Reports have suggested that between 60% and 70% of frontline health and social care workers in England and Wales who have lost their lives in the pandemic have been from BAME communities, while six BAME GPs have now died.
Doctors have accused the government of a 'complete lack of action' to try to halt the disproportionate death rate and have argued extra measures must be taken to prevent more deaths.
The British International Doctors' Association (BIDA) has called for a special task force to be set up to collect data on COVID-19 deaths among frontline workers, to speed up efforts to investigate.
The group has also backed calls from the BMA for doctors to be 'selectively shielded' and has asked for 'more clarity' on the government's investigation.
Meanwhile, the British Association of Physicians of Indian Origin (BAPIO) has urged the government to deploy staff at 'significant risk' to non-COVID clinical areas. It too has said that the government has failed to tackle the issue with 'sufficient urgency' and has described 'palpable worry, upset and anger' among doctors.
Labour leader Sir Keir Starmer has also asked his party to launch a review into the impact of coronavirus on BAME communities, saying the country could not afford to investigate the issue after the crisis.
Of 2,249 patients admitted to 201 critical care units in England, 35.2% were from BAME communities, according to statistics from the Intensive Care National Audit & Research (ICNARC). The ethnic minority population of the UK was around 13% at the time of the last census in 2011.
Nuffield Trust researchers have said BAME deaths from COVID-19 account for around 18% of deaths in hospitals - well above the proportion of the population who are BAME. The researchers suggested that the higher rate of COVID-19 in cities, where people who are BAME make up a higher proportion of the population, may have contributed to the disproportionate death rate. However, they also pointed out that BAME populations tend to be younger on average.
Despite the government's promise to investigate disproportionate BAME deaths, doctors have argued that progress has been too slow. BIDA national chairman Dr Chandra Kanneganti told GPonline a special task force could help to speed up research. He said: 'Investigations and research take time, but that’s why we’ve returned to the health secretary with suggestions.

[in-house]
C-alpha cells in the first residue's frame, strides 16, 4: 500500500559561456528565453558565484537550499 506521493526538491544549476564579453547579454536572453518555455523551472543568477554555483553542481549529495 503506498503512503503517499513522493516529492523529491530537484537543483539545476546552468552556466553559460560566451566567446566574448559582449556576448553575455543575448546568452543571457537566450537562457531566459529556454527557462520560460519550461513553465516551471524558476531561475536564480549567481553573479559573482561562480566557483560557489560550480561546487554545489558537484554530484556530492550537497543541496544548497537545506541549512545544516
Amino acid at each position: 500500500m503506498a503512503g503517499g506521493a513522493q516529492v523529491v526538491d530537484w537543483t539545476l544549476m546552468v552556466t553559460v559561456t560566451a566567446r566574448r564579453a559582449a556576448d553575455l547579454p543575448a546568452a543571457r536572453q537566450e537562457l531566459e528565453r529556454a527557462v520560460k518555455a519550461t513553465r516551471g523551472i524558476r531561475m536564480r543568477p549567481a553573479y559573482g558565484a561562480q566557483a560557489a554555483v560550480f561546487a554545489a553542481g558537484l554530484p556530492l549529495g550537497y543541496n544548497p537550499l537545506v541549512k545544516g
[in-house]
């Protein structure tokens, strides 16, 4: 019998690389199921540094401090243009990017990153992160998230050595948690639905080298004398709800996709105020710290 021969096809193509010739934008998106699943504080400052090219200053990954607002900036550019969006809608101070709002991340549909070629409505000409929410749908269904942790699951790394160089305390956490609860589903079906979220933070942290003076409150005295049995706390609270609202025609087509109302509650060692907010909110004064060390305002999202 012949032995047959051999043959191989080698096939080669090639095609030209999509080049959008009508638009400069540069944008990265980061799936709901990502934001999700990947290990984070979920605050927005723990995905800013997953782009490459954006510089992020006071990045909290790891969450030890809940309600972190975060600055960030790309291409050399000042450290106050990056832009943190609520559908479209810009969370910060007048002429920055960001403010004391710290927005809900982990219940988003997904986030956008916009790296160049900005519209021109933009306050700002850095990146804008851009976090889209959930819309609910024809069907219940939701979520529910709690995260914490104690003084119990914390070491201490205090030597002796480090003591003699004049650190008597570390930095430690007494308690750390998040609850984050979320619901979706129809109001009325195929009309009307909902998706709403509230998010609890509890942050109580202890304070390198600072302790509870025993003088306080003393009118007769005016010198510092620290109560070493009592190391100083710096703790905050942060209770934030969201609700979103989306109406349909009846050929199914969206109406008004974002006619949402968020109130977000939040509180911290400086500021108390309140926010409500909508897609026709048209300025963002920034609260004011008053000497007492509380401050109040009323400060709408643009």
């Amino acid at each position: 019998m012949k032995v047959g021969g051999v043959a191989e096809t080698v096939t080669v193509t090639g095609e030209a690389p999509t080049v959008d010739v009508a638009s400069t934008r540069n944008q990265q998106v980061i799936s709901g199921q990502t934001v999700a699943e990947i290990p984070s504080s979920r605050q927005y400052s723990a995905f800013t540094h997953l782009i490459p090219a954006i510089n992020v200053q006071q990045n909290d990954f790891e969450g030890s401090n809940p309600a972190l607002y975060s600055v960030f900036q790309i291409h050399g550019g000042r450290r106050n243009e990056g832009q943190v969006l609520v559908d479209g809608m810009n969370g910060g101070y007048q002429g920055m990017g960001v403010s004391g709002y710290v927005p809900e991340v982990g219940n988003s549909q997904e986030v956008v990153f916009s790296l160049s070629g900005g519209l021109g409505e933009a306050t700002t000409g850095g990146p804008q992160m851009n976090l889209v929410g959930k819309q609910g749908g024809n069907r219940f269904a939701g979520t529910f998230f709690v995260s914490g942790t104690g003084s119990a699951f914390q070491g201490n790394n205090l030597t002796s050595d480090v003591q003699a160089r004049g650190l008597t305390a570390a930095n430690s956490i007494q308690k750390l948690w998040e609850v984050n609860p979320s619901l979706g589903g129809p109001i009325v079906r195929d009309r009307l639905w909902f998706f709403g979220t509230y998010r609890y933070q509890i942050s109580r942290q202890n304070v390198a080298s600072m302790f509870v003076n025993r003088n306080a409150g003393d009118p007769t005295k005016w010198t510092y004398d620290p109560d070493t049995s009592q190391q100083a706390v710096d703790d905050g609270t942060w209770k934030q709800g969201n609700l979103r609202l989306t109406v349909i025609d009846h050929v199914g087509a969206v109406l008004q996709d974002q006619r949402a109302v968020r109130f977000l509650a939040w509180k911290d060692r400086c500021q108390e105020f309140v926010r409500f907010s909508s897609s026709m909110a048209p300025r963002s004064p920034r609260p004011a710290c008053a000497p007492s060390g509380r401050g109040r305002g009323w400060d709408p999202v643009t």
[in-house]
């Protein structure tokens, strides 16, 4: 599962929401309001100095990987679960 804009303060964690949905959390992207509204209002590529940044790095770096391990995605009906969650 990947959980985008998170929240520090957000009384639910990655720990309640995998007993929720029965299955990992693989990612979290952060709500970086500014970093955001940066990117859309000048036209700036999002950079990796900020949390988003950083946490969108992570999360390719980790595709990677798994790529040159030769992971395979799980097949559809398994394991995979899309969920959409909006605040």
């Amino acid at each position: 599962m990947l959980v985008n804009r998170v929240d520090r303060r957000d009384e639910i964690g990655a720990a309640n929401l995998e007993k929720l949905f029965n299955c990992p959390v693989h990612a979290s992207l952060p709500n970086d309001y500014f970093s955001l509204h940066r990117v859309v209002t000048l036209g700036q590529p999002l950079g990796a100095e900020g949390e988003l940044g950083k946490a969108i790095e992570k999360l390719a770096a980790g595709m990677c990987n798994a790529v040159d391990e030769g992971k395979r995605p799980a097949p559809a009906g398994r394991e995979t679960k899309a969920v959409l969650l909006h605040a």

‘We are happy that the government has started this inquiry, but we think that there should be a task group to quickly finish work and find some kind of solution in the next three or four weeks. Otherwise it will be difficult and a lot of BAME doctors will be putting their lives at risk in the line of duty.'
Dr Kanneganti said it was crucial that information, such as the ethnicity of healthcare workers, their job role, what they were doing when they got the virus and whether they had enough PPE was collected.
This month the BMA warned that older and retired black and minority ethnic (BAME) doctors should avoid working in infectious settings.
Deputy CMO Dr Jenny Harries said: 'This is a hugely important and hugely complex subject. Our data has to be very, very good and even the recording of ethnicity is hugely complex.
'So, a death certificate will give the country of origin, but that may well not give anything to do with how the individual has lived their lives, the community they have lived in, and other sorts of exposure to disease they may have. There is a huge amount of work ongoing on this.
'Public Health England will be doing a very detailed review into this. The sort of things that will be looked at include other conditions we know that individuals from particular ethnic background suffer from. It is also about how people live their lives. We have very high representation in the NHS of those of BAME backgrounds. It may be that it is proportionate to the very high benefit that they provide to our health service in the sense that they are overrepresented.'